The Arizona Coyotes may have settled an outstanding arena payment of $1.3 million by Thursday morning, December 20th, which may lock them out of their arena, but the team’s financial difficulties are far away. unsolved.
Coyotes Make an official statement In response to The Athletic’s Katie Strang’s preliminary report on Wednesday night, the report detailed the state and city tax owed by the organization and explained that the team had launched an internal investigation into the matter, which appeared to be an “unfortunate result “human error. ”
In an exclusive interview with Hockey News, Glendale City Manager Kevin Phelps insisted that although he could not talk about the inner workings of Coyote’s parent company IceArizona Hockey LLC., he still “highly doubted” this reasoning. .
“In Arizona, all taxpayers must pay online,” Phelps explained over the phone.
“So there is a very simple process. You go online, in your account, you enter the number of tax payable, and then there is a huge button with’REMIT PAYMENT’ written on it, which is done every month. So, Every month since June 2020, someone filled out the information and accepted the form, but forgot to submit it with the payment.”
“Can this be human error? Isn’t it impossible? No. Is it possible? I want to say that we are still skeptical, especially considering their past history.”
In their response, the coyotes referred to their statement issued on Wednesday night.
Phelps did confirm that the Coyotes provided two checks to the city’s arena managers on Thursday morning to enable them to understand all the specific arena fees mentioned in the Wednesday report: one to pay for 2020- Season 21 (originally scheduled for June 30 and nearly 6 months overdue), the other covers the game day fees up to the present season.
After the December 20 deadline, the team is no longer in danger of having nowhere to play. In other words, currently.
“I will tell you based on my experience,” Phelps continued. “I have never seen the tax department submit a lien without first sending a large number of notices and phone calls to taxpayers to make them comply with the regulations.”
The troubles of the coyotes don’t stop there.
According to Phelps, the Coyotes did not pay the rent of the Gila River Arena as stipulated in their construction agreement-this was when the City of Glendale informed the team that they would opt out of the joint lease for about five months. A revelation afterwards, in order to engage in other careers.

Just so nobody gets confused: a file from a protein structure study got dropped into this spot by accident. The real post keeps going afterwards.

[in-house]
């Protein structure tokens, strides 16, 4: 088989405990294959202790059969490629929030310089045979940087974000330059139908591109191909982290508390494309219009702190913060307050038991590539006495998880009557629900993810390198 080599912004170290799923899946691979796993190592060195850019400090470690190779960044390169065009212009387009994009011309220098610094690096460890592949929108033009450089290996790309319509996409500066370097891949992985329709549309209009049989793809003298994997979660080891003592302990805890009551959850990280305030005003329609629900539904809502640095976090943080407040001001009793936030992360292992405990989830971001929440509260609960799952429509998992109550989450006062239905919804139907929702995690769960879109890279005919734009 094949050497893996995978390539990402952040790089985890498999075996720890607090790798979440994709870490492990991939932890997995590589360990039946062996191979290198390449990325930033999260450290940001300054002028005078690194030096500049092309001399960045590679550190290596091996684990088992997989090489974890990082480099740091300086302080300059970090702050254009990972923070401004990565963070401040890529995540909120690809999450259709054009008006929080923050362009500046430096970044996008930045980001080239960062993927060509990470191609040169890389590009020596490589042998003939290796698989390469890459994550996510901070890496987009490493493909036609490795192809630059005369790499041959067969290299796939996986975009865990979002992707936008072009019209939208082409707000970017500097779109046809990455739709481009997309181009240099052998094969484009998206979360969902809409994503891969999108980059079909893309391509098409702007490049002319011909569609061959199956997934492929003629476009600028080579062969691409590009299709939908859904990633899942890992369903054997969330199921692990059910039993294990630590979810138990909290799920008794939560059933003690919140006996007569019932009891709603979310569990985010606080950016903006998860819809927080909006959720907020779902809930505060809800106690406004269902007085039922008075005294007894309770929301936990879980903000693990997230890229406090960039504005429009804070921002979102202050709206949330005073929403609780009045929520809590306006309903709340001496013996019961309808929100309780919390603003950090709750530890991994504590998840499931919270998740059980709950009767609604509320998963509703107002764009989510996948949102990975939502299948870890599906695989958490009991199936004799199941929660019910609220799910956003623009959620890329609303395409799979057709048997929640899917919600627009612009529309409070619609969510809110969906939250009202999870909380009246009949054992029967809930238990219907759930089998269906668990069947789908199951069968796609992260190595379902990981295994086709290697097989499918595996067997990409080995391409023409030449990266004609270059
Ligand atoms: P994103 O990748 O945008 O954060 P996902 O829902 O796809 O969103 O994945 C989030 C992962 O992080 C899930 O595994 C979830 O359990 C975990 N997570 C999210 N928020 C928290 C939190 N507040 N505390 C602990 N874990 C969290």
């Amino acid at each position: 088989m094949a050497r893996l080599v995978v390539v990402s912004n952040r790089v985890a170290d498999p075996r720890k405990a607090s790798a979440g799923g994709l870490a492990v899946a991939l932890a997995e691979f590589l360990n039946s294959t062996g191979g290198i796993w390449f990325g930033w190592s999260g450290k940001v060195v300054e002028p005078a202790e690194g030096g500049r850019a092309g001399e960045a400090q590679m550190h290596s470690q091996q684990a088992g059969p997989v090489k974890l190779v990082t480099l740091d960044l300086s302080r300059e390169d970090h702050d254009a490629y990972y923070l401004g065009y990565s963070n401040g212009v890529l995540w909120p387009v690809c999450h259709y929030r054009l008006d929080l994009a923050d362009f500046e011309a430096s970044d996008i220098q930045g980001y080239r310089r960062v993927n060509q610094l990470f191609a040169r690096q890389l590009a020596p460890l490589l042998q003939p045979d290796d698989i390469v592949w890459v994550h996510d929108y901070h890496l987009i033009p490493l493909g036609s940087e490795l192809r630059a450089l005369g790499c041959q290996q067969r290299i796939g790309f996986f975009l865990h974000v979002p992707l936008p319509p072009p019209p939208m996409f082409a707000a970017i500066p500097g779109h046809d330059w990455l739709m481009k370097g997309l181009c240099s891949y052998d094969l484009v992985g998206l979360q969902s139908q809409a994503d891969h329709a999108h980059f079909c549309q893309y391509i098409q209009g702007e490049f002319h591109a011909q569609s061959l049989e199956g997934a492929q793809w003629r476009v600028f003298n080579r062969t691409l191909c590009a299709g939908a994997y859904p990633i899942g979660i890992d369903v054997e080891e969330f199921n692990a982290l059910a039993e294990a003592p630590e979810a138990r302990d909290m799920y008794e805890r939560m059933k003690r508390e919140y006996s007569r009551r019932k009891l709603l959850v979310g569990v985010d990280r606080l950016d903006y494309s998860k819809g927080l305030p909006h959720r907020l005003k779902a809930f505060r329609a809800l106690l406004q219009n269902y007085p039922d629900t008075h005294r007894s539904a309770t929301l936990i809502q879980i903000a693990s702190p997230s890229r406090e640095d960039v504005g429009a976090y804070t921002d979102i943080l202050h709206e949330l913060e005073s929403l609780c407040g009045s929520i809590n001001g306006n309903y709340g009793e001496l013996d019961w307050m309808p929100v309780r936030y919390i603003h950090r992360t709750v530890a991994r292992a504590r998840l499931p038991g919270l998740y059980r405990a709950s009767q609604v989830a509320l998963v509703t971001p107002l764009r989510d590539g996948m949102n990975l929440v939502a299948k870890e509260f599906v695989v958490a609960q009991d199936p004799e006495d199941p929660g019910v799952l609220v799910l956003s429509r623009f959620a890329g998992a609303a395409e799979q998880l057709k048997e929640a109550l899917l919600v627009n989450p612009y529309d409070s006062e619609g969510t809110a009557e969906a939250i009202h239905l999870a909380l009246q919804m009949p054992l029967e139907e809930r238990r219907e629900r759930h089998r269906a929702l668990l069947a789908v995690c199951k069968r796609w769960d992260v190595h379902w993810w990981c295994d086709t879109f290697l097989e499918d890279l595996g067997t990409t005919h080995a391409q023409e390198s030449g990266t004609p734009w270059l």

Regardless of whether the team has paid the rent arrears, the Coyotes must find a new home for next season. So far, they have not done so.
At the NHL general manager meeting in Florida on Thursday night, Commissioner Gary Bettman also weighed the matter, saying that the situation at the Coyote Arena was “no problem”, which allowed him to help install The team will not have a home skating rink in 2022-23.
“Well, I don’t know how he defines’problem’,” Phelps responded to Bateman’s comments.
“What I can say is that I know some people speculate that our whole goal is to create influence for the team so that we can reach a better deal on the lease. This is one of the things that is so challenging to refute. It is not the case. . This has nothing to do with creating influence. We decided to move on and move in a different direction.”
“We are preparing to publicly announce a major renovation of the arena. And we think it has a bright future because the Coyote does not belong to it.”
Although the City of Glendale has been at the forefront of the consequences of Coyotes’ failure to pay, the responsibility for collecting the payments actually lies at the state level. What made New York City publicize this information on Wednesday night, and then the lien notice filed by the Revenue Department, which made the issue a public record issue.
There are clear reasons for this.
“We believe that the responsibility to protect our citizens is important,” Phelps explained.
“This is where the income belongs. Obviously, this is not my money. Looking at it, we feel that we need to get them to pay attention to this matter.”
This goal has certainly been achieved. The story of the coyote in trouble has written another chapter. Moreover, it may not be completed after the events of the past 24 hours.